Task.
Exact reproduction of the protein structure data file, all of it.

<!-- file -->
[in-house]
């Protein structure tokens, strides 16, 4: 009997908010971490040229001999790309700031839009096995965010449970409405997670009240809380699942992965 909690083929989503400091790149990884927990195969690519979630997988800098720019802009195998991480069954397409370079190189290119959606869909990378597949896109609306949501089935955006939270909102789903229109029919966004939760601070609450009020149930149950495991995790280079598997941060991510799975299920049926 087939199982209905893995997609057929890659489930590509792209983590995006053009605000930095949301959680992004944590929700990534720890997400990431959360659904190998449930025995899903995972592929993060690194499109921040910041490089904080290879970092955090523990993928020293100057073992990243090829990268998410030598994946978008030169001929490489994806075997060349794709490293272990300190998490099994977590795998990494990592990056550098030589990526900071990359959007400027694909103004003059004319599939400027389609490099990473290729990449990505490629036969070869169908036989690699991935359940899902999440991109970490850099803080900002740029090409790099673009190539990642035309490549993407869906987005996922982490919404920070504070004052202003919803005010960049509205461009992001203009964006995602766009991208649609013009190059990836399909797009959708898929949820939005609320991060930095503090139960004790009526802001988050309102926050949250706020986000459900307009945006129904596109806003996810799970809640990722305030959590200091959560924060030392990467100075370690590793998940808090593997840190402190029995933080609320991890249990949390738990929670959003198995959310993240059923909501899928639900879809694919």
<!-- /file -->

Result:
[in-house]
């Protein structure tokens, strides 16, 4: 009997908010971490040229001999790309700031839009096995965010449970409405997670009240809380699942992965 909690083929989503400091790149990884927990195969690519979630997988800098720019802009195998991480069954397409370079190189290119959606869909990378597949896109609306949501089935955006939270909102789903229109029919966004939760601070609450009020149930149950495991995790280079598997941060991510799975299920049926 087939199982209905893995997609057929890659489930590509792209983590995006053009605000930095949301959680992004944590929700990534720890997400990431959360659904190998449930025995899903995972592929993060690194499109921040910041490089904080290879970092955090523990993928020293100057073992990243090829990268998410030598994946978008030169001929490489994806075997060349794709490293272990300190998490099994977590795998990494990592990056550098030589990526900071990359959007400027694909103004003059004319599939400027389609490099990473290729990449990505490629036969070869169908036989690699991935359940899902999440991109970490850099803080900002740029090409790099673009190539990642035309490549993407869906987005996922982490919404920070504070004052202003919803005010960049509205461009992001203009964006995602766009991208649609013009190059990836399909797009959708898929949820939005609320991060930095503090139960004790009526802001988050309102926050949250706020986000459900307009945006129904596109806003996810799970809640990722305030959590200091959560924060030392990467100075370690590793998940808090593997840190402190029995933080609320991890249990949390738990929670959003198995959310993240059923909501899928639900879809694919």